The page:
Landfill Gas Found to Have High Levels of Highly Toxic Dimethyl Form of Mercury

Science News Vol. 160, No. 1, July 7, 2001

Mercury, a nerve poison, is a major ingredient in many products-from

thermometers and fluorescent bulbs to batteries and old latex paint. A

new study finds that landfill disposal of such products can chemically alter the mercury in them, not only rendering it more toxic but also fostering its release into the air.

Although even mercury in its elemental form is toxic, its most poisonous embodiment is methyl mercury, the result of a chemical modification by bacteria (SN: 3/9/91, p. 152). The finding of such a process in landfills underscores the importance of ensuring that mercury doesn’t enter the municipal-waste stream, says study leader Steve E. Lindberg of Oak Ridge, TN, National Laboratory.

The decomposition of interred landfill wastes creates methane. Some

landfill managers burn the gas in flares as it exits pipes atop the

waste field. Most managers, however, merely vent the gas-and any

contaminants it may carry-into the air.

Two years ago, Lindberg’s team found methyl mercury in the water vapor

that condensed out of the gas emanating from a Florida landfill.

Concentrations were at least 100 times those typically seen in water.

The finding made sense, Lindberg recalls: In wetlands, researchers had

previously identified certain bacteria that methylate natural, inorganic mercury derived from minerals. This same family of microbes resides in landfills.

However, methyl mercury comes in two forms-mono- and dimethyl-mercury

-with the latter being the more toxic. To probe which form is made in

landfills, Lindberg and his coworkers collected gases destined for

flaring. In the August Atmospheric Environment, they report finding some 50 nanograms of dimethyl mercury per cubic meter of landfill gas.

That “is higher, by a factor of 30 or 40, than concentrations of total

mercury in ambient air,” Lindberg notes, and it’s at least 1,000 times

that of any dimethyl-mercury concentration ever recorded in open air.

His team also detected lower concentrations of the less volatile mono-methyl mercury in the landfill gas.

Although chemists had detected methyl mercury in air and rain, “nobody

had been able to demonstrate where it comes from,” notes John W.M. Rudd of the Winnipeg (Manitoba) Freshwater Institute, part of Canada’s Department of Fisheries and Oceans. The new study offers “the first real evidence that landfills might be a major source,” he says.

Some 60,000 U.S. children are born each year with developmental impairments triggered by fetal exposure to methyl mercury, usually as a

result of their moms having eaten tainted fish (SN: 7/29/00, p. 77).

“If it doesn’t get methylated, mercury doesn’t get into fish,” observes Edward Swain of the Minnesota Pollution Control Agency in St. Paul.

To limit the rain of mercury from human activities, regulators have

focused on curbing emissions of inorganic mercury from coal burning.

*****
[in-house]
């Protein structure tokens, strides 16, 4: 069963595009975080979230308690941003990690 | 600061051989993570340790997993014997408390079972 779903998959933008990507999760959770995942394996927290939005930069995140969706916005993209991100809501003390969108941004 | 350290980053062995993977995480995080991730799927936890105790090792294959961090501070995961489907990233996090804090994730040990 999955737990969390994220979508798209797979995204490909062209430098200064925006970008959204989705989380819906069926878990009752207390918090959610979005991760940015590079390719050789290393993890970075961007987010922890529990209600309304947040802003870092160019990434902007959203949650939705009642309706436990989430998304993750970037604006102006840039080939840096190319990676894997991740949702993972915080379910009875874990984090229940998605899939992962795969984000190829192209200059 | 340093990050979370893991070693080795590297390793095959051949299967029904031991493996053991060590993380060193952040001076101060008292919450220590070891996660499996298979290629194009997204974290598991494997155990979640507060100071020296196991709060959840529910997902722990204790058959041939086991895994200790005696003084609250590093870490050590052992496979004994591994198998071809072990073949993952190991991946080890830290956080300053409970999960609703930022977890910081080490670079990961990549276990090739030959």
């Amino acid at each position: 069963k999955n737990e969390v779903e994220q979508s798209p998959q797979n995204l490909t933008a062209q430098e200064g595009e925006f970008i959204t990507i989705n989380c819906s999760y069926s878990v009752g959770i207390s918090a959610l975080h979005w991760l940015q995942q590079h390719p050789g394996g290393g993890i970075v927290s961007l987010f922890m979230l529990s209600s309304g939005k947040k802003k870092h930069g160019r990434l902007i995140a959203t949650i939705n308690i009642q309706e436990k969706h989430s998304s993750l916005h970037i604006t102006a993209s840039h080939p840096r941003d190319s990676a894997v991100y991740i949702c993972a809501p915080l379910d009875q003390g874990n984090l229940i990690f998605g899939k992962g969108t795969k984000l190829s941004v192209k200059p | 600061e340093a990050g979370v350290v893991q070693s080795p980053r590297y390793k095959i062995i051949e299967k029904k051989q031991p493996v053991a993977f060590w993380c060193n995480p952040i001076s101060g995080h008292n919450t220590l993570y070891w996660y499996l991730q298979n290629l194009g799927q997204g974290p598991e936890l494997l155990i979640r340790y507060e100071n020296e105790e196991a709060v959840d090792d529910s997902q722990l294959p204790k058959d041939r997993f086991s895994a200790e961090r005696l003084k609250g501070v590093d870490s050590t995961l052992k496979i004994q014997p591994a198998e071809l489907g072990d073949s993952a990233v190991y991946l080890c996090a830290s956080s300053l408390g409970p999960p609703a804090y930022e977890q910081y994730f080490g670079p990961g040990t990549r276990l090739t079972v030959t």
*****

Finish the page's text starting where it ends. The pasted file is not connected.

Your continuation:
However, Lindberg notes, although chemists assumed that mercury could become methylated in the air, they couldn’t show it.

Now, Swain posits, a “shift in paradigms” may be in order. He says that

sending mercury-containing wastes to landfills may essentially be

spoon-feeding copious amounts of the toxicant to methylating bacteria,

which then cough the injurious forms into air.

The new findings point to the need to inventory emissions by

landfills -especially the older ones, which hold the richest stores of

mercury-tainted wastes-says Frank D’Itri of Michigan State University’s

Institute of Water Research in East Lansing.

Lindberg plans to embark on such an inventory. He says that the new data also suggest a need for technologies to capture methyl mercury from landfills before it can enter the atmosphere.


Lindberg, S.E., et al. 2001. Methylated mercury species in municipal

Waste landfill gas sampled in Florida, USA. Atmospheric Environment


Further Reading:

Raloff, J. 2000. Methylmercury’s toxic toll. Science News 158(July

29):77. 1994. More illuminating statistics on mercury. Science News

145(Feb. 26):142.

______. 1994. Mercurial airs: Tallying who’s to blame. Science News

145(Feb. 19):119.

______. 1991. Mercurial risks from acid’s reign. Science News 139(March


U.S. Environmental Protection Agency, Office of Water. 1999. Mercury

update: Impact on fish advisories. Fact Sheet. September. Available at

U.S. Food and Drug Administration. 2001. FDA announces advisory on

methyl mercury in fish. January 12. Available at

Links to mercury-related EPA Web sites can be found at


Frank D’Itri Institute of Water Research 115 Manly Miles Building

Michigan State University East Lansing, MI 48823

Steve Lindberg Environmental Sciences Division Oak Ridge National

Laboratory, P.O. Box 2008 Oak Ridge, TN 37831-6038 Web site:

John W.M. Rudd Fisheries and Oceans Canada Environmental Science Division

501 University Crescent Winnipeg, Manitoba R3T 2N6 Canada

Edward Swain Minnesota Pollution Control Agency Environmental Outcomes

Division, 520 Lafayette Road St. Paul, MN 35155

From Science News, Vol. 160, No. 1, July 7, 2001, p. 4.

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